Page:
There are more than 20 million smokers in the U.S. and lung cancer is the No. 1 killer, with more than 220,000 new cases diagnosed annually. Patients with early-stage lung cancer, when a tumor is small and has not spread, can have a five-year survival rate as high as 90%. If lung cancer is detected late, the five-year survival drops to 17%. However, almost 80% of lung cancer is diagnosed after the tumor has spread. In breast cancer, in comparison, the five-year survival rate is above 80%, if detected early, and in colorectal cancer, early detection can result in a five-year survival rate of more than 90%.
Last week, you reported early results from an NHS lung cancer screening trial of 10,000 high-risk smokers, using EarlyCDT-Lung. Can you elaborate on the significant findings?
The study is the largest randomized trial for the early detection of lung cancer using biomarkers ever conducted and the final results may enable the adoption of EarlyCDT-Lung screening by other countries. These are the initial results so they have to be treated with some caution but the sensitivity rate at 81% is greater than we expected, even at this stage. The most encouraging outcome is not how many cancers you detect, or sensitivity, but how many early-stage cancers you detect. That’s what saves lives in the long run. This data is showing that we are detecting 80% of Stage 1 and 2 lung cancers, compared with 30% in a normal risk population that is not screened. As a result, the cancers in these patients can be resected long before they metastasize. In addition, the positivity rate is as expected at 91%, which indicates specificity, or the false positive rate, is in line with our other studies at 93%. We are pleased by the initial results of this independent study, which support a wealth of data on the use of autoantibodies in cancer detection and are consistent with our previous EarlyCDT-Lung validation studies. If these results continue, it will further underpin the rationale of the study, namely that screening with the EarlyCDT-Lung blood test can be effective for the early detection of lung cancer, helping to save lives and money. However, it should be noted that another 2,000 high-risk patients will be enrolled in early 2016, with full results available after two years of follow up.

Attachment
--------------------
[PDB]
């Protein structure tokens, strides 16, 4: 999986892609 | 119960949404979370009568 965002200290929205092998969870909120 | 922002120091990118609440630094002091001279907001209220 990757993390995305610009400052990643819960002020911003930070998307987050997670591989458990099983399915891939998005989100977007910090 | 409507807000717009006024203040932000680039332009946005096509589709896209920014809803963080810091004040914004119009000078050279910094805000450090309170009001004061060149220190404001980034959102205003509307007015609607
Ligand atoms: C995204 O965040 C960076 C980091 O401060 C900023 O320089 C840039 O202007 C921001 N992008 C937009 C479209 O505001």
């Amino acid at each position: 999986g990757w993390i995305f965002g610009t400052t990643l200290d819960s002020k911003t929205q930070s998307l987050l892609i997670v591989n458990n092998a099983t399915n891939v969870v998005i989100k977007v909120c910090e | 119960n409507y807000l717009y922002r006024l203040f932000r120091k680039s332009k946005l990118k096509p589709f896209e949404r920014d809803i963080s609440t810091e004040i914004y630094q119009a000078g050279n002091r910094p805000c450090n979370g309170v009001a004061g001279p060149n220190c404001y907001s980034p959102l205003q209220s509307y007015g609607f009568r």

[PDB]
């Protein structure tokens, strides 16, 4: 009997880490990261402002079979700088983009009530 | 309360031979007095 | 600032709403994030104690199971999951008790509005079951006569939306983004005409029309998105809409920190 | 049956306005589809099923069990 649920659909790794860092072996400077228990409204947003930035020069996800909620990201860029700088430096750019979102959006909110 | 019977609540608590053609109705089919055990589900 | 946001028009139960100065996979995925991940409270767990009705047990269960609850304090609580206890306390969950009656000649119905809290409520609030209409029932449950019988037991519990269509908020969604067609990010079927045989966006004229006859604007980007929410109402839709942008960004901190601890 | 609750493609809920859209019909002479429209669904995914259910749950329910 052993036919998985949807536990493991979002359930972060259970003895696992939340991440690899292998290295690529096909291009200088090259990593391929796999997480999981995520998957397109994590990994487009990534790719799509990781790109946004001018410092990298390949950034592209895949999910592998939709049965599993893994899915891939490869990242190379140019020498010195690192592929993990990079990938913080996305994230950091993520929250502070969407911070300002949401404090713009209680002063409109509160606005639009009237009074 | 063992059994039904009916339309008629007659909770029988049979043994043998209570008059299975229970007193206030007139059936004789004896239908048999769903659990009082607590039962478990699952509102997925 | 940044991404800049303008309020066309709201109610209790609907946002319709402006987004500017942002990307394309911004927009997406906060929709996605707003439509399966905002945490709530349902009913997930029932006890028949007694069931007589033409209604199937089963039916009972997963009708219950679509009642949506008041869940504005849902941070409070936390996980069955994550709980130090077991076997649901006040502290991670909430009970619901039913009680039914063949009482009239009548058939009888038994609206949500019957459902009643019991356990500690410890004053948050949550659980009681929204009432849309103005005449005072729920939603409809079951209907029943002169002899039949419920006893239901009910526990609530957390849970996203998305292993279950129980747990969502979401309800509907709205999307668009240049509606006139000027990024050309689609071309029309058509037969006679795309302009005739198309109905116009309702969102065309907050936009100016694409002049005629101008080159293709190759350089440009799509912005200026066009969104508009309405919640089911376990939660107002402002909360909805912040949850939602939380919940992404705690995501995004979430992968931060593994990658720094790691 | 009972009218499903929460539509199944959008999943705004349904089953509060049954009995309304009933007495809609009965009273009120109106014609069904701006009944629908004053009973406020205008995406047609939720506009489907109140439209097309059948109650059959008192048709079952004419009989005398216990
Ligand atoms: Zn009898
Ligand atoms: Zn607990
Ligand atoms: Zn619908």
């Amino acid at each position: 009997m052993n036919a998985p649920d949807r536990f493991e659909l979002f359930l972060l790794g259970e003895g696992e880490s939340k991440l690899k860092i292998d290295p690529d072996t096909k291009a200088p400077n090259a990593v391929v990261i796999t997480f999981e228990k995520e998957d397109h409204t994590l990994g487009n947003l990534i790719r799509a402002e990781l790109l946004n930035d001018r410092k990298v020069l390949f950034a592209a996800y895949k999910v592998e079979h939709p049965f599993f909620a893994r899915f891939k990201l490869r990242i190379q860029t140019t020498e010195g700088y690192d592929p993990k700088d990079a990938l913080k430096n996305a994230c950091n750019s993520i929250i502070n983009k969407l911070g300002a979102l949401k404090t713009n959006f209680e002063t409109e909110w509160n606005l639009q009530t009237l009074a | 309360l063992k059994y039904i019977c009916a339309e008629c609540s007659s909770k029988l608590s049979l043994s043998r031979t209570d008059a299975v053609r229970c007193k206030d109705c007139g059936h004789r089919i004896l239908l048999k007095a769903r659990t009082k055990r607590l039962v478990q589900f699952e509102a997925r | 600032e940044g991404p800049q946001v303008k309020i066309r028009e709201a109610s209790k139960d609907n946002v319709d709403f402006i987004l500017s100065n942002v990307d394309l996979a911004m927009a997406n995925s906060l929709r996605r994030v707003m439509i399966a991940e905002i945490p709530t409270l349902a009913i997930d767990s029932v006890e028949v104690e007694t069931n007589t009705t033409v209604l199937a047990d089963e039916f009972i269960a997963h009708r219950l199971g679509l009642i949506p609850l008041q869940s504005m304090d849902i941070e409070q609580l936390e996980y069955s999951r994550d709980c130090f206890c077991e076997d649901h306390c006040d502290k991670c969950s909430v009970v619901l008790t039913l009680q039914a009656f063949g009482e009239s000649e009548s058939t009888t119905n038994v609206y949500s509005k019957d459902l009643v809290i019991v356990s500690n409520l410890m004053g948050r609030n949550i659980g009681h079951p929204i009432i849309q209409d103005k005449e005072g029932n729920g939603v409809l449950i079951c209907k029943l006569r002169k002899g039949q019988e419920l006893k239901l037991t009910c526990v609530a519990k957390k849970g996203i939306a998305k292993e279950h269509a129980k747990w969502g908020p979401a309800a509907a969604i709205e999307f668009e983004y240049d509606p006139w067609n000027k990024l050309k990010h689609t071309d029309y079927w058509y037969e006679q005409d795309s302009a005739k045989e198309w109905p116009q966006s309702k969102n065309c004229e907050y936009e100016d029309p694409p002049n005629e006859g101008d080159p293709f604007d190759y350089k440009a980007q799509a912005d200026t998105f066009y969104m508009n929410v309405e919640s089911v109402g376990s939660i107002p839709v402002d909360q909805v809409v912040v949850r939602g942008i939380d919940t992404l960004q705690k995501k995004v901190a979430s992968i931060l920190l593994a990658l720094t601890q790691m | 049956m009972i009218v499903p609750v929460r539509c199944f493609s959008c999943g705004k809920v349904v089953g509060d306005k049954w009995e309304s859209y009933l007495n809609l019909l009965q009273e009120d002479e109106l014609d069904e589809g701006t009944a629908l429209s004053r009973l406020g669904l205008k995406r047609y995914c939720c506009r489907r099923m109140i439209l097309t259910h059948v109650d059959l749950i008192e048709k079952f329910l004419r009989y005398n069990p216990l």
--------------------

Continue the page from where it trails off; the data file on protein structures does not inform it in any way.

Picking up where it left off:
Innovative Diagnostic Laboratory has been licensed to sell EarlyCDT-Lung in the U.S. How has the performance been?
Since January 2014, IDL has been selling the test with a positive or negative result but the lab is now moving to a three-tier result: high, moderate and low. This is important because high results will warrant rapid intervention, which leads to better outcomes. The test has been received well in the U.S. and UK and now other countries. There are great benefits in the fact that it is a simple blood test, which identifies those who should go on to have already recognized further investigation. In the case of lung cancer, this is normally a CT. This saves money and patient concern as only about 10% of patients go on to have further follow up and for those that do they know that there is a good chance of catching the cancer early.
What do you have in the EarlyCDT pipeline?
We expect to have an EarlyCDT-Liver test available by the end of 2016. Liver cancer is one of the few cancers that is increasing in incidence in the U.S. because of the maturation of people infected with hepatitis B and C viruses and an increasing prevalence of fatty liver disease, which is emerging as a leading cause of cirrhosis. Currently, the alpha-fetoprotein (AFP) blood test is used to detect liver cancer but its use is on the wane because of a lack sensitivity and specificity. We expect to double the performance of the AFP test at a similar cost.
Our EarlyCDT-ovarian test should follow in 2017. The biomarker now used to detect ovarian cancer is CA 125, which is present in greater concentration in ovarian cancer cells that in other cells in the body. Our test incorporates CA 125 but its performance is twice that of the current standard of care.